For centuries, Orvieto has been content to have tourists make brief visits, eat a meal, see the superb cathedral and then pass on to Siena, Florence and Rome.

Its trattorie and ristoranti have had two distinct clienteles. Most eating places in Orvieto provide meals for the locals, who want the same food they eat at home: simple, nourishing, tasty and traditional.

There is a warren of small eating houses dotted here and there in every part of Orvieto. They usually consist of only one room although some have gardens in the back and their decoration and table arrangements are simple. You place your knife and fork to one side when plates are removed and reuse them for the next dish.

These places are not expensive but they are welcoming to the occasional stranger who wanders in. They are often run by a husband and wife the one waiter is either a son, a nephew or a local lad. Their menu consists of a hearty plate of bruschetta or charcuterie; there are two thick soups and a brodo; usually four or five pasta dishes with easy sauces. Then there is grilled, roasted or stewed game or pork; potatoes and a green vegetable; two salads, one green and the other mixed; and a couple of desserts, one probably made by the wife of the owner and the others from the supermarket or gelateria nearby. A bowl of fresh fruit is always on hand. The wine is local stuff on tap, or cheap bottles from the family cellar, and water. Bread is on the table, as is Umbrian olive oil, vinegar and, sometimes, toothpicks and chili. Parmesan cheese is available on request but is usually offered with pasta. The menu seldom if ever varies and each eating house serves pretty much the same. The quality is reliable and a little stodgy.

Workers from nearby construction sites, professionals, bachelors, widowers and occasional shoppers who dont choose to return home for the midday meal eat here. An antipasto, a carafe of wine, a glass of water, a bowl of pasta, a salad and a coffee leaves the client content.

In the evening, local families come in when they have friends or relations visiting, or if they just feel like eating out. The meal becomes more elaborate meat and vegetables are ordered and some take a dessert but the menu covers all these contingencies without strain. The bill comes on a piece of paper, hand written, and rarely is a tip paid.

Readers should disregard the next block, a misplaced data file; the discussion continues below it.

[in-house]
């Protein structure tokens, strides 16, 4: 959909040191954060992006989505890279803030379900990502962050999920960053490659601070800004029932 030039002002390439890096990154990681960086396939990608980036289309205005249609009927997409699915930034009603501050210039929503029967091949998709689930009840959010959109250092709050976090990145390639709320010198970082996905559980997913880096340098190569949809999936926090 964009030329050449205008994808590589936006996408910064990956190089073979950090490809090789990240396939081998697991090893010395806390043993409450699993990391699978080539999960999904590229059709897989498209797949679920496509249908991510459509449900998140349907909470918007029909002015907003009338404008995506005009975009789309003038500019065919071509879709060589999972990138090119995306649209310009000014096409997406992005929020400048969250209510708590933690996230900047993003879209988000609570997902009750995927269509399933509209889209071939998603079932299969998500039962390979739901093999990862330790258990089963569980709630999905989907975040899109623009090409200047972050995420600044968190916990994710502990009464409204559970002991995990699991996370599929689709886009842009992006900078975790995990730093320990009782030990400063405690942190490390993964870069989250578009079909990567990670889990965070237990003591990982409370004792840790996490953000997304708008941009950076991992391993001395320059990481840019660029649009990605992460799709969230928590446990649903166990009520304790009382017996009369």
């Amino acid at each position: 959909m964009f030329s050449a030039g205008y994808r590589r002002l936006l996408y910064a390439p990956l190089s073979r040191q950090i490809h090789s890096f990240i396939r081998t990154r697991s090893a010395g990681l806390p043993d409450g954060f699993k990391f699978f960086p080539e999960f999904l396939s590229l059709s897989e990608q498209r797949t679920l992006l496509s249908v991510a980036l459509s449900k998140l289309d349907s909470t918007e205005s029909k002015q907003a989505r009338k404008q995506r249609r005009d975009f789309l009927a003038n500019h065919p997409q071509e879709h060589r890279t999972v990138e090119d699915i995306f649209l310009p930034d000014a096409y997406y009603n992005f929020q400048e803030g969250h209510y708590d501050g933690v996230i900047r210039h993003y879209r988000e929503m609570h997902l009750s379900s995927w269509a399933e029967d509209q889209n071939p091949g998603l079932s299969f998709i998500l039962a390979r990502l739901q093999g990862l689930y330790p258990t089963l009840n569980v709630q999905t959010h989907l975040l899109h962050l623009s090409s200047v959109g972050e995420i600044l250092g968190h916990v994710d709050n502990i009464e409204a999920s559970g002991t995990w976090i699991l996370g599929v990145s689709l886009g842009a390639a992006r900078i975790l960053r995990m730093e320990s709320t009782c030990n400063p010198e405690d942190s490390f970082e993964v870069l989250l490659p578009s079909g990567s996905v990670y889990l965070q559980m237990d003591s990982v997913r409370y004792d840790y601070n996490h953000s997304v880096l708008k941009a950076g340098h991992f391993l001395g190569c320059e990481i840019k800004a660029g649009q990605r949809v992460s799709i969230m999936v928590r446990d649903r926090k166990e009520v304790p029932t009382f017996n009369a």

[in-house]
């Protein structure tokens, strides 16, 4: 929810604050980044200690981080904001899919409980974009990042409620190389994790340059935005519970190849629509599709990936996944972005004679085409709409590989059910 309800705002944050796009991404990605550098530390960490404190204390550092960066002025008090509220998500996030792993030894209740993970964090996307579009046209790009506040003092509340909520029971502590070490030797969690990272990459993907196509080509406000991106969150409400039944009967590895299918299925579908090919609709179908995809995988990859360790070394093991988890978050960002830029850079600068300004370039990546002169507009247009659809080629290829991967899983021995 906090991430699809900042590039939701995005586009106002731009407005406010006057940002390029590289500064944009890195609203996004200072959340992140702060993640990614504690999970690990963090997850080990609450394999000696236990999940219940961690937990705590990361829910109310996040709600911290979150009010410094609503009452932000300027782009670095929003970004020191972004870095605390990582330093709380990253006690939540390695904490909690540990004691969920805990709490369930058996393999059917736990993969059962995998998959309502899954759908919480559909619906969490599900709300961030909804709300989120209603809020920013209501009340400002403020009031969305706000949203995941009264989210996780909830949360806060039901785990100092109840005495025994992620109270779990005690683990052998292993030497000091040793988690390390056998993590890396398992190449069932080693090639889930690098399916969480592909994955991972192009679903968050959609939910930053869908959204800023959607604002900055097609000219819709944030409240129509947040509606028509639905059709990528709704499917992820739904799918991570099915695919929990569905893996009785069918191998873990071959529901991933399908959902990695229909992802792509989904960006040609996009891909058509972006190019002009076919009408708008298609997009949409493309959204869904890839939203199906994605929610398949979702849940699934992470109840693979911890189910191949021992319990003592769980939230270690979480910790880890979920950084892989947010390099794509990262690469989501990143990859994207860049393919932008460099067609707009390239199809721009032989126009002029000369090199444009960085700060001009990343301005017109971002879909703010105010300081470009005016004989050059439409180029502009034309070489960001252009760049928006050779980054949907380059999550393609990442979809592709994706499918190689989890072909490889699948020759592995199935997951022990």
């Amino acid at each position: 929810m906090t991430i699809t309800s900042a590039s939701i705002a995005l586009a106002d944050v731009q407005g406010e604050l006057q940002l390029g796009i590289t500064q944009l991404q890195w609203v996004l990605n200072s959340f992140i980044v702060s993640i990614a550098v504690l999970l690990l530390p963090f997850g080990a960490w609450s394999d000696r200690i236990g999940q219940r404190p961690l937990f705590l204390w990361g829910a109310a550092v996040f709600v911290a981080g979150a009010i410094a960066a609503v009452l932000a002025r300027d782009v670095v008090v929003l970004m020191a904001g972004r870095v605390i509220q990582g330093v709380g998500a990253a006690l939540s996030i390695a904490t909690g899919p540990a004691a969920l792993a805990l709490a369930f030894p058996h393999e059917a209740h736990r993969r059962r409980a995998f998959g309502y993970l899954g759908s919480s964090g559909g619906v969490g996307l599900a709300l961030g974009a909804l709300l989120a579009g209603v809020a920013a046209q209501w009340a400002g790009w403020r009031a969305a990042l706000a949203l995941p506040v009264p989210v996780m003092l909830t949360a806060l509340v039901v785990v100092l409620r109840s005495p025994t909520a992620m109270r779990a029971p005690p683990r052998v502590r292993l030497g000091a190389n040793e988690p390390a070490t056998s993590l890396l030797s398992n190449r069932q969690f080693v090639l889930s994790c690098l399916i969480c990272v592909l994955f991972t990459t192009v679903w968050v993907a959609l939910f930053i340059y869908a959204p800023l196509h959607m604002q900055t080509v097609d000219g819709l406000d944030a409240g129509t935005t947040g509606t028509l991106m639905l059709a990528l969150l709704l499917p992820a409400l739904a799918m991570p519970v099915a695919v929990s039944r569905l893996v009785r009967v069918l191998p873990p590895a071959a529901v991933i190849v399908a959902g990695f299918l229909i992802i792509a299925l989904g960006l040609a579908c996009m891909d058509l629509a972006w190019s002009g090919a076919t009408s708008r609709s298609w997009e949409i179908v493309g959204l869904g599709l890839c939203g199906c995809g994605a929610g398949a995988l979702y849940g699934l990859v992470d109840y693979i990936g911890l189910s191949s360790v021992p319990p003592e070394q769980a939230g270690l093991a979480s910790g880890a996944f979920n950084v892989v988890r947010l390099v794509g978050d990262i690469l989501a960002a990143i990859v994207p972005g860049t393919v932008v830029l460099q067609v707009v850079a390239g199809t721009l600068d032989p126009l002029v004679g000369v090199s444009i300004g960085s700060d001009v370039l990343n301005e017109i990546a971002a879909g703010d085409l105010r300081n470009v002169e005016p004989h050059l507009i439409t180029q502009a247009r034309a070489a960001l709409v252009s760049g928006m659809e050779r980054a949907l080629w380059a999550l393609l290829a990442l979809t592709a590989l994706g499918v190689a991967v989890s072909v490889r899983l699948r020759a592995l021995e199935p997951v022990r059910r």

Then there are the more sophisticated ristoranti. Here, the menu is more elaborate and this is where the tourists and the out-of-town visitors, forestieri, eat when they visit. There may be some seasonal variations in the starters for example broad bean paste with herbs in the early spring; asparagus sauce for the pasta in early summer; strawberries with cream in summer; baby lamb around Easter but essentially the menu is very similar to that of the small trattorie. The meat dishes concentrate more on game rabbit, wild boar, pigeon and the pasta list usually includes papardelle (wide, home-made pasta) with hare sauce. As Orvieto is in the heart of the Umbrian truffle region, there will also be tartufo with pasta and on crostini.

The desserts are more elaborate and many are made on the premises; they include tarts, local specialties such as ricotta pies, zuppa inglese (the Italian trifle), seasonal fruits and local cheeses. The wine lists are long and often very expensive. Umbrian wines generally dominate, but there are quite a lot of Tuscan Chiantis and a few more remote vintages, but seldom from outside Italy.

These more expensive restaurants have several waiters and elegant interiors, and you should never place your knife and fork to one side when the waiter removes your plate; fresh utensils come with each dish. A cover charge is incorporated on the carefully itemised bill, a service charge is often added, and IVA tax is also charged. Tips can be generous and while they are not solicited, they are not discouraged. Local families book tables when they have something to celebrate, and can take over the restaurant when there is a wedding or first communion. On 8 March (Womens Day) women fill the restaurants to celebrate, while husbands stay home, eat pizza and look after the children.

But haute cuisine is coming to Orvieto. There is a growing enthusiasm among the entrepreneurs here to attract tourists of the money-spending variety. Now some of the restaurants try to attract foreign clients by becoming more sophisticated, going upmarket and changing their formerly reliable menus. There is a huge cultural difference between the expectations of Italians and Anglo-Saxons when eating out. Anglo-Saxons expect a restaurant to serve food that is different from what they usually cook at home.

Beware of adventurous menus in a country where Italians do best what Italians have always done best. Fusion cooking is the curse of fashionable restaurants these days. Many of the new dishes are parodies of the descriptions on the menu. It is disappointing to order something only to be served with a muddle that falls far short of the professionalism of a good restaurant. Ice cream flavoured with cods roe comes to mind. An honest plate of pasta and a salad is preferable any day to a failed fantasy cobbled together, inexpertly cooked, served with a flourish and followed by an extravagant bill.

Wanted in Rome
Wanted in Rome
Wanted in Rome is a monthly magazine in English for expatriates in Rome established in 1985. The magazine covers Rome news stories that may be of interest to English and Italian speaking residents, and tourists as well. The publication also offers classifieds, photos, information on events, museums, churches, galleries, exhibits, fashion, food, and local travel.
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